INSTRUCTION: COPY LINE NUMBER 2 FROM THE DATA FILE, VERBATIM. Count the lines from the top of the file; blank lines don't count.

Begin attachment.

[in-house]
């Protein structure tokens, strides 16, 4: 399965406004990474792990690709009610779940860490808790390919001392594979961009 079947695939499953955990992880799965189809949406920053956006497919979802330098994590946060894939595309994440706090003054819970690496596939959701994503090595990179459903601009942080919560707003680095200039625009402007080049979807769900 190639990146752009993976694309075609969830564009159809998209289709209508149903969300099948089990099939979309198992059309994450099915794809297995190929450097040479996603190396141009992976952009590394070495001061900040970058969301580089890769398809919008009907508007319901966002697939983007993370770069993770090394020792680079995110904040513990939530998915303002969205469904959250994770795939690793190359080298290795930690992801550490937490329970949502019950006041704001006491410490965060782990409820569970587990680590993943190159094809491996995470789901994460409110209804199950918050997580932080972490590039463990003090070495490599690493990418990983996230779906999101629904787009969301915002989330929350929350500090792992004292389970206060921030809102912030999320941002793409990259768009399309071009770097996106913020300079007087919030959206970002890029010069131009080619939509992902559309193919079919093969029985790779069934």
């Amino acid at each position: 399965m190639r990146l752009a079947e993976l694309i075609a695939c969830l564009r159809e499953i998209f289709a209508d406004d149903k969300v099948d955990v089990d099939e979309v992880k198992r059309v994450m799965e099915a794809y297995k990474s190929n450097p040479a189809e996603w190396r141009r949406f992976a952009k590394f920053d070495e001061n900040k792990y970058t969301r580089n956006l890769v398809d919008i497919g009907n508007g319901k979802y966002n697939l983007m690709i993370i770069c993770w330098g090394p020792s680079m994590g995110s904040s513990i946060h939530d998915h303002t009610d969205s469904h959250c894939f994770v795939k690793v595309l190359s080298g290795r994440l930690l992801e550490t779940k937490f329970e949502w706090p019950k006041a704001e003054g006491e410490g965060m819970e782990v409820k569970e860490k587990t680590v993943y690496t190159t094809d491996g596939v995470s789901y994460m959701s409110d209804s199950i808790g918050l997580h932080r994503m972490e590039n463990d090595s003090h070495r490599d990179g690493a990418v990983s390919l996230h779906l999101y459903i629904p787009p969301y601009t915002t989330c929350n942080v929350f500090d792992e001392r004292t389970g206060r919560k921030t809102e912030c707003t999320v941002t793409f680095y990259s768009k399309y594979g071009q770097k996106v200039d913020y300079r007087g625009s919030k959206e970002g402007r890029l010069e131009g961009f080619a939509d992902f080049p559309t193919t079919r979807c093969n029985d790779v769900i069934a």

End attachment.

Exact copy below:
């Protein structure tokens, strides 16, 4: 399965406004990474792990690709009610779940860490808790390919001392594979961009 079947695939499953955990992880799965189809949406920053956006497919979802330098994590946060894939595309994440706090003054819970690496596939959701994503090595990179459903601009942080919560707003680095200039625009402007080049979807769900 190639990146752009993976694309075609969830564009159809998209289709209508149903969300099948089990099939979309198992059309994450099915794809297995190929450097040479996603190396141009992976952009590394070495001061900040970058969301580089890769398809919008009907508007319901966002697939983007993370770069993770090394020792680079995110904040513990939530998915303002969205469904959250994770795939690793190359080298290795930690992801550490937490329970949502019950006041704001006491410490965060782990409820569970587990680590993943190159094809491996995470789901994460409110209804199950918050997580932080972490590039463990003090070495490599690493990418990983996230779906999101629904787009969301915002989330929350929350500090792992004292389970206060921030809102912030999320941002793409990259768009399309071009770097996106913020300079007087919030959206970002890029010069131009080619939509992902559309193919079919093969029985790779069934």